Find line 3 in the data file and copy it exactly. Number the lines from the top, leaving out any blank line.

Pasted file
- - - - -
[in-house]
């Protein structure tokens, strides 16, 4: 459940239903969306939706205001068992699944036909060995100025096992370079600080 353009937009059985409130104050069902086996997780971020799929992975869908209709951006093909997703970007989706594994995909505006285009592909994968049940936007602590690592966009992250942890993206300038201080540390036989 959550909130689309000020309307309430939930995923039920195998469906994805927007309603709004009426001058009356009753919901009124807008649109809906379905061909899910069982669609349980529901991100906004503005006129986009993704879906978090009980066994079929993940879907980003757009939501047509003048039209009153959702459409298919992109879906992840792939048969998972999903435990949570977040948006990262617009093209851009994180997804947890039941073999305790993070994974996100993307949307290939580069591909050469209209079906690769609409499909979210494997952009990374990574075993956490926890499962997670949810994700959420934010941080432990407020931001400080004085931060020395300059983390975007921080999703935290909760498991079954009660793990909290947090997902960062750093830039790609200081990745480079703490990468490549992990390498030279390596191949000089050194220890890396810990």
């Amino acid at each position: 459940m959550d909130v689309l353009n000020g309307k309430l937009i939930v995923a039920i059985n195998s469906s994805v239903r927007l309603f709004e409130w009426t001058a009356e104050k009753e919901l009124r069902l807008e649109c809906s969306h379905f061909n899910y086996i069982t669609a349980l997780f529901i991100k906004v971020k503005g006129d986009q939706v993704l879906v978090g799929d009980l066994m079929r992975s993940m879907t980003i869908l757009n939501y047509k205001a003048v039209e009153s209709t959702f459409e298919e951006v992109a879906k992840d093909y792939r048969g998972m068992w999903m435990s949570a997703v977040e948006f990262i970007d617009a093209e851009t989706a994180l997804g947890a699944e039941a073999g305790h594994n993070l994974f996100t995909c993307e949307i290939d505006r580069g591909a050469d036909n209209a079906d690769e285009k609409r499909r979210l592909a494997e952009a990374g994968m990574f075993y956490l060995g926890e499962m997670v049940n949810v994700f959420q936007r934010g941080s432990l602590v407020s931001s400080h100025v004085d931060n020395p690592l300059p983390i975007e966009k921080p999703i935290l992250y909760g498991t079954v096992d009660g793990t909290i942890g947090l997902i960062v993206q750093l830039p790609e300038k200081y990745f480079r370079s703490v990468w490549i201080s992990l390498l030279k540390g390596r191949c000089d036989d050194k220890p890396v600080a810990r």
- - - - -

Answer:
């Amino acid at each position: 459940m959550d909130v689309l353009n000020g309307k309430l937009i939930v995923a039920i059985n195998s469906s994805v239903r927007l309603f709004e409130w009426t001058a009356e104050k009753e919901l009124r069902l807008e649109c809906s969306h379905f061909n899910y086996i069982t669609a349980l997780f529901i991100k906004v971020k503005g006129d986009q939706v993704l879906v978090g799929d009980l066994m079929r992975s993940m879907t980003i869908l757009n939501y047509k205001a003048v039209e009153s209709t959702f459409e298919e951006v992109a879906k992840d093909y792939r048969g998972m068992w999903m435990s949570a997703v977040e948006f990262i970007d617009a093209e851009t989706a994180l997804g947890a699944e039941a073999g305790h594994n993070l994974f996100t995909c993307e949307i290939d505006r580069g591909a050469d036909n209209a079906d690769e285009k609409r499909r979210l592909a494997e952009a990374g994968m990574f075993y956490l060995g926890e499962m997670v049940n949810v994700f959420q936007r934010g941080s432990l602590v407020s931001s400080h100025v004085d931060n020395p690592l300059p983390i975007e966009k921080p999703i935290l992250y909760g498991t079954v096992d009660g793990t909290i942890g947090l997902i960062v993206q750093l830039p790609e300038k200081y990745f480079r370079s703490v990468w490549i201080s992990l390498l030279k540390g390596r191949c000089d036989d050194k220890p890396v600080a810990r």